My assessment was that the canopy was not likely to come off. Airspeed was coming down to around 150 km/h. It was time to call mayday. “Toronto Centre, Sierra Mike Charlie, mayday, mayday, mayday.” Immediately, all other pilots shut up and air traffic control and I owned the airwaves. No one would talk or interrupt until I got exactly what I needed. All pilots know this.
As predicted, air traffic control was amazingly calm. “Golf Sierra Mike Charlie, what is your emergency?” I described the situation and told them where I was. They asked me my intentions. I told them I was intending to return to Burlington, ETA five minutes. They asked if I wanted emergency vehicles waiting for me on landing. I knew as my airspeed dropped the canopy would calm down so I knew landing would be OK, so I declined emergency vehicles. They asked if I needed any further assistance. I did have one request. As my forward visibility was still hindered I asked if there was any traffic between myself and the airport, and if so, could ATC vector them out of my flight path. I was on Pearson’s primary radar so they knew my location, heading (direction of flight) and altitude. They did as I requested. Three aircraft were vectored clear from my flight path.
As I approached the airport, my airspeed continued to decrease and the canopy calmed down. Now I turned my attention to my beautiful little blond passenger. Her crying had stopped but the look on her face was still of fear. I didn’t realize until maybe three to four minutes after the canopy popped that I had managed to keep my hand on her thigh throughout most of this ordeal, and she in turn had her trembling little hand on mine. Her hand had finally relaxed its grip a little, so I took that as some measure of where she was. I told her that although it was very noisy from all the wind she was never in any danger and that we’d be down in a few minutes and we could talk about what happened. I also dropped the words “ice cream” in there somewhere, which seemed to paint a momentary but welcoming grin on her face.

We landed and I called ATC (as I was instructed to do while still in flight) to let them know all was well and to give a little more detail as to what happened. Sydney and I then drove to Baskin-Robbins and debriefed over chocolate chip and tiger tail cones.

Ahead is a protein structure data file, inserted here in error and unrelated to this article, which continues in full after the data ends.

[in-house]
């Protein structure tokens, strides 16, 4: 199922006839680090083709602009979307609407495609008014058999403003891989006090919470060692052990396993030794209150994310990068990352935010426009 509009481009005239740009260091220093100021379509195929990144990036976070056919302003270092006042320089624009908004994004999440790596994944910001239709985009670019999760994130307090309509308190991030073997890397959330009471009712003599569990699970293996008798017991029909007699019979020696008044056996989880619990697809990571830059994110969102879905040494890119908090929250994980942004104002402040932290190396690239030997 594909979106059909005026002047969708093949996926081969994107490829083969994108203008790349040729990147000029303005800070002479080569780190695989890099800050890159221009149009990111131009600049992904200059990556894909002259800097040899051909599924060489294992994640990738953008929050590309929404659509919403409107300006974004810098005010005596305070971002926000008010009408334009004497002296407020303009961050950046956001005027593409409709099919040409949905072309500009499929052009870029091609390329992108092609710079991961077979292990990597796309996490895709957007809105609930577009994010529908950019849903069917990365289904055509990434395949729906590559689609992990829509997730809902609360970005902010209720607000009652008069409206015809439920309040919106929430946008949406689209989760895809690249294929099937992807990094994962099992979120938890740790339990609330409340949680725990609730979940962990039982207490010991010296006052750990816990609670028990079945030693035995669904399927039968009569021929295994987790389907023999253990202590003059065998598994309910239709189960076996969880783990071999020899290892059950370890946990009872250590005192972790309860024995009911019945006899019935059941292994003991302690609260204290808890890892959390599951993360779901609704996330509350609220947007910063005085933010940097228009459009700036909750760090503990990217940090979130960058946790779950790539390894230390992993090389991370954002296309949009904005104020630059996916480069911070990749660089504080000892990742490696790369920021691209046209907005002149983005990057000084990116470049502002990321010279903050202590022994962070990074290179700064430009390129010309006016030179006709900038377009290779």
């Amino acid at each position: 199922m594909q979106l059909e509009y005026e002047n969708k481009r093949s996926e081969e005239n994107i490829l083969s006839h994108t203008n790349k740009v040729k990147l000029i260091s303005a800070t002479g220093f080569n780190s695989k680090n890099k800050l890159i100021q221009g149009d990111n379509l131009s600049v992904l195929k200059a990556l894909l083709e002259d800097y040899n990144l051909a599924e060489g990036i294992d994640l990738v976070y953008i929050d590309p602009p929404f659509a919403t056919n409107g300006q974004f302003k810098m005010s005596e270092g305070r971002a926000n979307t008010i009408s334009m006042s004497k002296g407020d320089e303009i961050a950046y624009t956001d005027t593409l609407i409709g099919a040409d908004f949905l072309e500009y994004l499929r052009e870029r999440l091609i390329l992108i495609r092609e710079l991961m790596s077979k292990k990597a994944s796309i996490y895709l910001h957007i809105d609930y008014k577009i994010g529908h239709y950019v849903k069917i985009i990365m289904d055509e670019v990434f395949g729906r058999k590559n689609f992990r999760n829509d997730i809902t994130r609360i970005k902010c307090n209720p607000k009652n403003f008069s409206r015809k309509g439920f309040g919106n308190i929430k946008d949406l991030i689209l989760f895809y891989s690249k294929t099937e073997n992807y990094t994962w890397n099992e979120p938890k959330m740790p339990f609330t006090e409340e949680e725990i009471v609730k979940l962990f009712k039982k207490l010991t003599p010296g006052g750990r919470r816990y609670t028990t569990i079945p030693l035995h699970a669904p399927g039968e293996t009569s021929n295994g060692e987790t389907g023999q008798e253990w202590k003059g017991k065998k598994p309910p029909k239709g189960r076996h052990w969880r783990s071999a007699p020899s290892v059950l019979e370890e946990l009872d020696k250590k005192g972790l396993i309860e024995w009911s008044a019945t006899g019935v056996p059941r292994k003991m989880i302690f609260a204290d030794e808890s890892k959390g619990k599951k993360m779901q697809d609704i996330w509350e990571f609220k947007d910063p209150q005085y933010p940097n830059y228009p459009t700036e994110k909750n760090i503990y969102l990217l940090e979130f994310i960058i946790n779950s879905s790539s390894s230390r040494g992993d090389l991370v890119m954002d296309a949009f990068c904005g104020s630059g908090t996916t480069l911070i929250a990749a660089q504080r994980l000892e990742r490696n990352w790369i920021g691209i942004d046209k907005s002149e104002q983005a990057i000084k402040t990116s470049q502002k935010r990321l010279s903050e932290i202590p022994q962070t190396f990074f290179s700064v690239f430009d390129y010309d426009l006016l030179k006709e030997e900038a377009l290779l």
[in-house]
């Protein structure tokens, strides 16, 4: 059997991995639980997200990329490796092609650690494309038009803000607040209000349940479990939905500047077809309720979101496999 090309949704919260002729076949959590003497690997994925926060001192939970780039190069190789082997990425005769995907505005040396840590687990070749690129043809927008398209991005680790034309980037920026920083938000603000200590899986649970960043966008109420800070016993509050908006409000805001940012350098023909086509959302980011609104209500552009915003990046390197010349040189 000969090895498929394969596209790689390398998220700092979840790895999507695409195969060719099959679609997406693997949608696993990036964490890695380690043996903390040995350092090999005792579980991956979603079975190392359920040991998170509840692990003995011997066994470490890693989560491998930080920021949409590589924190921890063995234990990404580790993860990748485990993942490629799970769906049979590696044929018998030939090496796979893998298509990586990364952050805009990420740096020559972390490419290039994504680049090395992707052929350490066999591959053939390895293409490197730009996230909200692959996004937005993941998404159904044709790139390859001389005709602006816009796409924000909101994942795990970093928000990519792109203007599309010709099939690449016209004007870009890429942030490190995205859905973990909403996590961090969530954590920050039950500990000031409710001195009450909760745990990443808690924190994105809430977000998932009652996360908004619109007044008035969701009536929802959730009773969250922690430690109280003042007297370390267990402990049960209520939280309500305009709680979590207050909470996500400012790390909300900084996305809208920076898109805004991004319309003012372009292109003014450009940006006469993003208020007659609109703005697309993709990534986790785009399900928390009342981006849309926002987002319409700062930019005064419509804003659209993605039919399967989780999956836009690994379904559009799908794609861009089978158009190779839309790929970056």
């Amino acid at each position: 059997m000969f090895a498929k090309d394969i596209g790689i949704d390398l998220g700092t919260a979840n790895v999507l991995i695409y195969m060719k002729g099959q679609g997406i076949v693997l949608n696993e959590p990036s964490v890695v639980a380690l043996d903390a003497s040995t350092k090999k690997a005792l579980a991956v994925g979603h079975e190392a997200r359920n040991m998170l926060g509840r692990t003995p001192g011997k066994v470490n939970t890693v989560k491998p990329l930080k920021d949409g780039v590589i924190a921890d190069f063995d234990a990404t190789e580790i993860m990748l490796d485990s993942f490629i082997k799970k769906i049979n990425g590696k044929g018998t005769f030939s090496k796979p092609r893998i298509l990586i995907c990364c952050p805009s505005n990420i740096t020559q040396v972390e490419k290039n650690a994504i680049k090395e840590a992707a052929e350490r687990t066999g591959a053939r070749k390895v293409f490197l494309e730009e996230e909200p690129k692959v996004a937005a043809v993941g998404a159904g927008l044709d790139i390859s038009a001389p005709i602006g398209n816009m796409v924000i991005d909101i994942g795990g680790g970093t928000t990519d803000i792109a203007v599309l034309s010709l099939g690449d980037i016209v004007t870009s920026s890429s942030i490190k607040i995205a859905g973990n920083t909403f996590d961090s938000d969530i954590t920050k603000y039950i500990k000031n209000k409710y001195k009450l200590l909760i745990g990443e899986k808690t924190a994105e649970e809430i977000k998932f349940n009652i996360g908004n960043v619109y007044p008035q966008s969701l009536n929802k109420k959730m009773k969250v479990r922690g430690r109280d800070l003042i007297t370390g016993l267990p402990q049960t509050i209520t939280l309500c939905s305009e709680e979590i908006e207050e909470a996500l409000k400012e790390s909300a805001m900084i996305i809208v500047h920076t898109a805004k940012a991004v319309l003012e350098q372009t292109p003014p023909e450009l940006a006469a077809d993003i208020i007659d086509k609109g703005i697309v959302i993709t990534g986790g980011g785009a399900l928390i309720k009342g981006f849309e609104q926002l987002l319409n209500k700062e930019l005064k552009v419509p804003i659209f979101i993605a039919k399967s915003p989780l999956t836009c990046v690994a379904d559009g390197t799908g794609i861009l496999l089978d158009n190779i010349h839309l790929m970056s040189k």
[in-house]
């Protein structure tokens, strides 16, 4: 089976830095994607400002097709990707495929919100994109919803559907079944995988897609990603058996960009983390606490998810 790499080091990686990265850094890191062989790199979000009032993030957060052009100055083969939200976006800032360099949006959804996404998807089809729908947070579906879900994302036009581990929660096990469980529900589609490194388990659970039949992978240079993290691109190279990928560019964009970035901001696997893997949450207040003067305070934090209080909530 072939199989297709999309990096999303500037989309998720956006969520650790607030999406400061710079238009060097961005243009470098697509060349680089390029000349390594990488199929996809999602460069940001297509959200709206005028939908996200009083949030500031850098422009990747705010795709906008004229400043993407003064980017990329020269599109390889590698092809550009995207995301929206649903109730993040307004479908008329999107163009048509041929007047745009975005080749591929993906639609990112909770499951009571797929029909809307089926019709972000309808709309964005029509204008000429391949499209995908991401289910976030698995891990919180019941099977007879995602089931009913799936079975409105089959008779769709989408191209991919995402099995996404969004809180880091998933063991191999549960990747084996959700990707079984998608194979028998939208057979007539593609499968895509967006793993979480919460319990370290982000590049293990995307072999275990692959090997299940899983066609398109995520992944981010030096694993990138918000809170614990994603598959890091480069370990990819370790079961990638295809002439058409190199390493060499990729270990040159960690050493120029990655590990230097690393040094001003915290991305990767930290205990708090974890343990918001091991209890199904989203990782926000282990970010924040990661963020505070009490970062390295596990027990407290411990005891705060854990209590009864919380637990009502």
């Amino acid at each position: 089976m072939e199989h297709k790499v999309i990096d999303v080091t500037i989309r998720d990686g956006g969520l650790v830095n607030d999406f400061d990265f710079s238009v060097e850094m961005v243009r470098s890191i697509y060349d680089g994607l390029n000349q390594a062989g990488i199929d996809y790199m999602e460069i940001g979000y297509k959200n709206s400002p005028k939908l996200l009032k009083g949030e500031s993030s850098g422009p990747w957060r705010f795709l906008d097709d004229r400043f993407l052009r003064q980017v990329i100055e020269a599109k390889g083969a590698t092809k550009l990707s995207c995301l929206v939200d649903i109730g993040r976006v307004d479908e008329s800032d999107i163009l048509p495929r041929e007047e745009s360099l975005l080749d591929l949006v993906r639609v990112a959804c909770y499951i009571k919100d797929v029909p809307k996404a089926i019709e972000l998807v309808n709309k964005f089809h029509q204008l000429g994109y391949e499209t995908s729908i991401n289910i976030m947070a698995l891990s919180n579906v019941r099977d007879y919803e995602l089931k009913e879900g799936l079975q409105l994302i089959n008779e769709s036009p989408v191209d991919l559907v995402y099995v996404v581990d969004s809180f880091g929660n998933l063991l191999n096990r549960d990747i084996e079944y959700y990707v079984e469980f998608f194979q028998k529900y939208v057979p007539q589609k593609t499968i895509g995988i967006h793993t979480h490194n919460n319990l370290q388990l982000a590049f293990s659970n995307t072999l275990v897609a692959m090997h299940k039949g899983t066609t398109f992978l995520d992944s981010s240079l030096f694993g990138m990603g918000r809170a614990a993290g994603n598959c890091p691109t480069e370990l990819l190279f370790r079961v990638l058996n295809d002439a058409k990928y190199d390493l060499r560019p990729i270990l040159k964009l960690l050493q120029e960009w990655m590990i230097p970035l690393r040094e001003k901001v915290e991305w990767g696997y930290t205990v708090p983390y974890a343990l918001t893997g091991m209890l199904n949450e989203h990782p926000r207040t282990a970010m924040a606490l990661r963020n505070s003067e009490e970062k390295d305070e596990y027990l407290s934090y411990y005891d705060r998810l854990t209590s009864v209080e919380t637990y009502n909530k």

Why did this happen?  Because of me.

I failed to double-check a canopy latch (one of three) prior to takeoff. The first and last time I will ever make that error. In hindsight, there was no risk at all of the canopy coming free. The aircraft design factors in this
pilot error.

I’m embarrassed to my core that this occurred. It is my only blemish on a perfect safety record totalling almost 500 flight hours. But I’ve learned a lot, and not all due to that specific
human failure.

There is unfortunately a culture in general aviation to not often talk about such close calls and emergencies with frankness. I’m doing so here because there have been a few aircraft accidents lately that have received public attention, and dead pilots don’t talk. With fewer egos I believe our knowledge and experience can become so much more than the sum of our parts as individual aviators sharing a busy sky.

My training was tested, and although it was my error that created the situation, it was my training that kept the situation from escalating. I was calm and I followed all procedures to the letter. Despite all my training over the years I was never assured of quite how I would react under such conditions.

Thank you to my instructors, air traffic control and the wonderful engineers who designed and built my aircraft.

A day I will never forget for more reasons than I ever could have imagined. And BTW, Sydney is keen to fly with Daddy again very soon.

Since this event occurred, Sydney and I have flown many more times. She is always very relaxed in the plane. The only change in her behaviour I’ve seen is that she’s more inquisitive about
the instrumentation.

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Mike Ward

Mike Ward